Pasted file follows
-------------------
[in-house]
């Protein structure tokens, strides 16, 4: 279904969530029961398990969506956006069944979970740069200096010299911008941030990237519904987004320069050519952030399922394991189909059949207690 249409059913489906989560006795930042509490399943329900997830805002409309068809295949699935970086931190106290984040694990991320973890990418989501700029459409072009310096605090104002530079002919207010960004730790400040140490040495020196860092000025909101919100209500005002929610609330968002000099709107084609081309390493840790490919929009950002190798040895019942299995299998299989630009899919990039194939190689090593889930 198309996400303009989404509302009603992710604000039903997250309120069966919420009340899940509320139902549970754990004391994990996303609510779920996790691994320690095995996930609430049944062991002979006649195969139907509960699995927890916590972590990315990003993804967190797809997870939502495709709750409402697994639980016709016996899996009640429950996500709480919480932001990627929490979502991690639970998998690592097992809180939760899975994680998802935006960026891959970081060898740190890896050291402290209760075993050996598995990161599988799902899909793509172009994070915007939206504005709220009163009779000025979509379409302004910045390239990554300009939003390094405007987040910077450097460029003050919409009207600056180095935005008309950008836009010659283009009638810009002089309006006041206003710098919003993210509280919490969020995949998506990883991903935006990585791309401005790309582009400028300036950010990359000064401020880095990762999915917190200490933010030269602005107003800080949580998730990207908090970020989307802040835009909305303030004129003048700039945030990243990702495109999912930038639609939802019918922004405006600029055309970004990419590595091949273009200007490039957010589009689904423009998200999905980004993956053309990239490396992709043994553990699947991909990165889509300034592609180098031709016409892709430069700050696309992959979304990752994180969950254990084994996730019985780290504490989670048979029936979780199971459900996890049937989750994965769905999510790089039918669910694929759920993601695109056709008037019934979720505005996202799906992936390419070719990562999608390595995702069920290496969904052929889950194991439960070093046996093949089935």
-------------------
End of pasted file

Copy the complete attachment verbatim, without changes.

[in-house]
């Protein structure tokens, strides 16, 4: 279904969530029961398990969506956006069944979970740069200096010299911008941030990237519904987004320069050519952030399922394991189909059949207690 249409059913489906989560006795930042509490399943329900997830805002409309068809295949699935970086931190106290984040694990991320973890990418989501700029459409072009310096605090104002530079002919207010960004730790400040140490040495020196860092000025909101919100209500005002929610609330968002000099709107084609081309390493840790490919929009950002190798040895019942299995299998299989630009899919990039194939190689090593889930 198309996400303009989404509302009603992710604000039903997250309120069966919420009340899940509320139902549970754990004391994990996303609510779920996790691994320690095995996930609430049944062991002979006649195969139907509960699995927890916590972590990315990003993804967190797809997870939502495709709750409402697994639980016709016996899996009640429950996500709480919480932001990627929490979502991690639970998998690592097992809180939760899975994680998802935006960026891959970081060898740190890896050291402290209760075993050996598995990161599988799902899909793509172009994070915007939206504005709220009163009779000025979509379409302004910045390239990554300009939003390094405007987040910077450097460029003050919409009207600056180095935005008309950008836009010659283009009638810009002089309006006041206003710098919003993210509280919490969020995949998506990883991903935006990585791309401005790309582009400028300036950010990359000064401020880095990762999915917190200490933010030269602005107003800080949580998730990207908090970020989307802040835009909305303030004129003048700039945030990243990702495109999912930038639609939802019918922004405006600029055309970004990419590595091949273009200007490039957010589009689904423009998200999905980004993956053309990239490396992709043994553990699947991909990165889509300034592609180098031709016409892709430069700050696309992959979304990752994180969950254990084994996730019985780290504490989670048979029936979780199971459900996890049937989750994965769905999510790089039918669910694929759920993601695109056709008037019934979720505005996202799906992936390419070719990562999608390595995702069920290496969904052929889950194991439960070093046996093949089935």